- Researchers and physicians at the University of Pittsburgh have developed an automated machine learning model that can identify patients who are at high risk for complications after surgery, according to a study published Friday in JAMA Network Open.
- The model outperformed a popular tool used to calculate surgical risk that was developed by the American College of Surgeons. While the established calculator requires clinicians to manually enter data, the model automatically reads the records of people scheduled for surgery and flags high-risk patients.
- Clinicians at 20 University of Pittsburgh Medical Center (UPMC) hospitals are using the model to identify high-risk patients and inform the coordination of care and prehabilitation activities.
Complications in the 30 days after surgery are a leading cause of death globally. Before the pandemic, postoperative complications trailed heart disease and stroke on the list of the top causes of death. The situation has created a need for ways to identify which patients awaiting surgery are at risk of being one of the 4.2 million people globally who die each year in the 30 days after a procedure.
Many U.S. hospitals use the American College of Surgeons’ National Surgical Quality Improvement Program (ACS NSQIP) to identify high-risk patients. However, the calculator can only make a prediction if clinicians manually provide all of the requested information.
“Identifying high-risk patients can be challenging for busy clinicians, who have to integrate the wealth of health data available and frequently perform additional testing and clinical assessments. We wanted to build an easy-to-use model that provides the health care team with an automated and accurate risk assessment quickly using existing data,” UPMC’s director of perioperative and surgical services, Aman Mahajan, said in a statement.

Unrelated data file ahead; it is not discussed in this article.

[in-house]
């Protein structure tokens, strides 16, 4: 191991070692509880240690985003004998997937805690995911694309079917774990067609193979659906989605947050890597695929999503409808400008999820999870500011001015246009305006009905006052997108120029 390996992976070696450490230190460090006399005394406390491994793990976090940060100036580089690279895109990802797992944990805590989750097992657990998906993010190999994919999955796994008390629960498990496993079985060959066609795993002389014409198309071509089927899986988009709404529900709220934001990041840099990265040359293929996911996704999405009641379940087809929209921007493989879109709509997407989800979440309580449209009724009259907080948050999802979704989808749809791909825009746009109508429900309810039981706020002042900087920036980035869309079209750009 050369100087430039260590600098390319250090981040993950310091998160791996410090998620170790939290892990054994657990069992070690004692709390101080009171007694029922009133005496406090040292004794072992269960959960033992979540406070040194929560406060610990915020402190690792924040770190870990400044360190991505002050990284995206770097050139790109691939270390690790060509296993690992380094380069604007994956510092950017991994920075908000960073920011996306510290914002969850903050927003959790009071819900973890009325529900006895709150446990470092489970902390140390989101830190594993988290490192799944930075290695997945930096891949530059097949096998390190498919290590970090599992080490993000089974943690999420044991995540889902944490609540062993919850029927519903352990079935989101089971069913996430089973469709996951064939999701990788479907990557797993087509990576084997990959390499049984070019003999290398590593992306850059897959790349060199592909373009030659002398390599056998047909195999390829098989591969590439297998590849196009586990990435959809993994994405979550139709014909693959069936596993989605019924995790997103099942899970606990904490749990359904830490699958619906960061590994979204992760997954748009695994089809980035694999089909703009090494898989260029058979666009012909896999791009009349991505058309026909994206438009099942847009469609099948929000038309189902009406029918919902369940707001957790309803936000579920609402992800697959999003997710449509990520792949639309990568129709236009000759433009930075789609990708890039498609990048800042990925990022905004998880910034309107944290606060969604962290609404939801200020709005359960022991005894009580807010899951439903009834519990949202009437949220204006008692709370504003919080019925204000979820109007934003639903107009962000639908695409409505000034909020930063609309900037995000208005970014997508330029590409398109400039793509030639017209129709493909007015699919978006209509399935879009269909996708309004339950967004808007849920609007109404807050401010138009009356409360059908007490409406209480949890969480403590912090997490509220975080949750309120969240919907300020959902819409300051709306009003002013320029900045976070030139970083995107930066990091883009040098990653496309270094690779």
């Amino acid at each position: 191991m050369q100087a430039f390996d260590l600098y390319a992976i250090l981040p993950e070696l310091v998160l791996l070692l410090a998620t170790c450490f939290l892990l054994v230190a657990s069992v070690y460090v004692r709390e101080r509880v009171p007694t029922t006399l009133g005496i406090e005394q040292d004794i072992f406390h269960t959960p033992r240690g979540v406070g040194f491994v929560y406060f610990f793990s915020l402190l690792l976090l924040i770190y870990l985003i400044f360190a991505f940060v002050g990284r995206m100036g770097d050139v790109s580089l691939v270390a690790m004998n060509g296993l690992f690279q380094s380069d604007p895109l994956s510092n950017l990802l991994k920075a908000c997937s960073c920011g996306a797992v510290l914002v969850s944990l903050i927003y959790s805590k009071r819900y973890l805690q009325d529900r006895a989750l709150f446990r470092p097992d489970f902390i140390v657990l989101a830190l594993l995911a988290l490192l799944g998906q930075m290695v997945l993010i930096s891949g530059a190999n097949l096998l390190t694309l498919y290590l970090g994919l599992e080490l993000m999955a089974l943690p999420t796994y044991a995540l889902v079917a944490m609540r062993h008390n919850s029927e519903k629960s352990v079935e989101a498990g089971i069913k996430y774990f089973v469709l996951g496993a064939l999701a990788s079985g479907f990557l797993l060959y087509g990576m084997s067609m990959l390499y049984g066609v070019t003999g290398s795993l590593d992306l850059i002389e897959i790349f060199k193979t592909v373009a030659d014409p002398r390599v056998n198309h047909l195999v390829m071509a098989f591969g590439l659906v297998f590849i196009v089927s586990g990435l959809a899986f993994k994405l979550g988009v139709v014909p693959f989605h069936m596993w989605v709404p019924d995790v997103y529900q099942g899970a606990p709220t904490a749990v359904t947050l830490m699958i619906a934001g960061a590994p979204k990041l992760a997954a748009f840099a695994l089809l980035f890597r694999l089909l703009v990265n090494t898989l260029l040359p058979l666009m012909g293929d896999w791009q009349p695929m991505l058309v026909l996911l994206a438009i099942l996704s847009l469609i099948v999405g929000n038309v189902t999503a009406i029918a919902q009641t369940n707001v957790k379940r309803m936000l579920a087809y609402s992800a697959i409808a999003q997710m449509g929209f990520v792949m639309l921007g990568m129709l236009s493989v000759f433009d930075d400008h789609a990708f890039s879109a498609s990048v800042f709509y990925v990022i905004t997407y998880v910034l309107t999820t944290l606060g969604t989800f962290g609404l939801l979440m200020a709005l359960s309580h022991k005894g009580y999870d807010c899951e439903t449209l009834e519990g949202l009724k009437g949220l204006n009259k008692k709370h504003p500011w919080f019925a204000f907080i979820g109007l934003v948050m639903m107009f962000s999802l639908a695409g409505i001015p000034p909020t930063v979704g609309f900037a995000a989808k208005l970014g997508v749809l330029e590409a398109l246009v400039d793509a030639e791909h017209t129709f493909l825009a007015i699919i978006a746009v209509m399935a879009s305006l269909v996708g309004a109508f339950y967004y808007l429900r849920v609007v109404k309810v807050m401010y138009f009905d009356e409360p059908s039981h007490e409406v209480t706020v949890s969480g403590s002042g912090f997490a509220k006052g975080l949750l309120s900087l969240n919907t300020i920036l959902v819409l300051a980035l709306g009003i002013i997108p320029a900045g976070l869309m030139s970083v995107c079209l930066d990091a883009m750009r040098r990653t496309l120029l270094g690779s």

Recognizing an opportunity to automate the process, researchers at the University of Pittsburgh and UPMC used machine learning to train a model to identify high-risk patients. The team tested the algorithm on the medical records of 1.25 million surgical patients, and then used it clinically to evaluate the risk of 206,000 patients at UPMC.
On a scale that runs from zero to one, with higher numbers indicating better predictions, the machine learning model scored 0.945, compared to 0.897 for ACS NSQIP. The Pitt and UPMC collaborators want to train the model to predict the likelihood for sepsis, respiratory issues and other complications that often keep patients in the hospital after surgery.